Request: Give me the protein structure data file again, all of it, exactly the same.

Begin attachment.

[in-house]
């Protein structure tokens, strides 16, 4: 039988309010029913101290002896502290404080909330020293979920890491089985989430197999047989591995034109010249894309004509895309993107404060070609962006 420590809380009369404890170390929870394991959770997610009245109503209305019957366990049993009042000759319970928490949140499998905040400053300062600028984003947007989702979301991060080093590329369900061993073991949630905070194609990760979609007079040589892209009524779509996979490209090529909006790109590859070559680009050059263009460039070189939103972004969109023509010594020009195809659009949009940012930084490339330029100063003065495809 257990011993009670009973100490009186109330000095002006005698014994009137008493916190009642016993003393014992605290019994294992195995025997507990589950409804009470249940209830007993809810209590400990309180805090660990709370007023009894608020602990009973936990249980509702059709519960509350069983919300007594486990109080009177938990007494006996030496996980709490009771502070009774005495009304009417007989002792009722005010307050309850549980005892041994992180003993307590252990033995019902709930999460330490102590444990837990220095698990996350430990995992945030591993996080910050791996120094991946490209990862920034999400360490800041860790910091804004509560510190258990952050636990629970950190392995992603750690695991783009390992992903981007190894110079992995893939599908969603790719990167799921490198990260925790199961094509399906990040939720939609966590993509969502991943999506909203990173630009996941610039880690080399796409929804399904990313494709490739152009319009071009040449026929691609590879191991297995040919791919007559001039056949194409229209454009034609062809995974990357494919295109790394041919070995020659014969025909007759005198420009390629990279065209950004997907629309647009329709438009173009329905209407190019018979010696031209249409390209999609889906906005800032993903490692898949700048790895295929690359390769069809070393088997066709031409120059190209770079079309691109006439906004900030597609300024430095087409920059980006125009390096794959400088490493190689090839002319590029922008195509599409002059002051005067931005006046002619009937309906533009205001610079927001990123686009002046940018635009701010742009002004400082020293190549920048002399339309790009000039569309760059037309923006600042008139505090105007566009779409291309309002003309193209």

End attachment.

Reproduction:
[in-house]
């Protein structure tokens, strides 16, 4: 039988309010029913101290002896502290404080909330020293979920890491089985989430197999047989591995034109010249894309004509895309993107404060070609962006 420590809380009369404890170390929870394991959770997610009245109503209305019957366990049993009042000759319970928490949140499998905040400053300062600028984003947007989702979301991060080093590329369900061993073991949630905070194609990760979609007079040589892209009524779509996979490209090529909006790109590859070559680009050059263009460039070189939103972004969109023509010594020009195809659009949009940012930084490339330029100063003065495809 257990011993009670009973100490009186109330000095002006005698014994009137008493916190009642016993003393014992605290019994294992195995025997507990589950409804009470249940209830007993809810209590400990309180805090660990709370007023009894608020602990009973936990249980509702059709519960509350069983919300007594486990109080009177938990007494006996030496996980709490009771502070009774005495009304009417007989002792009722005010307050309850549980005892041994992180003993307590252990033995019902709930999460330490102590444990837990220095698990996350430990995992945030591993996080910050791996120094991946490209990862920034999400360490800041860790910091804004509560510190258990952050636990629970950190392995992603750690695991783009390992992903981007190894110079992995893939599908969603790719990167799921490198990260925790199961094509399906990040939720939609966590993509969502991943999506909203990173630009996941610039880690080399796409929804399904990313494709490739152009319009071009040449026929691609590879191991297995040919791919007559001039056949194409229209454009034609062809995974990357494919295109790394041919070995020659014969025909007759005198420009390629990279065209950004997907629309647009329709438009173009329905209407190019018979010696031209249409390209999609889906906005800032993903490692898949700048790895295929690359390769069809070393088997066709031409120059190209770079079309691109006439906004900030597609300024430095087409920059980006125009390096794959400088490493190689090839002319590029922008195509599409002059002051005067931005006046002619009937309906533009205001610079927001990123686009002046940018635009701010742009002004400082020293190549920048002399339309790009000039569309760059037309923006600042008139505090105007566009779409291309309002003309193209």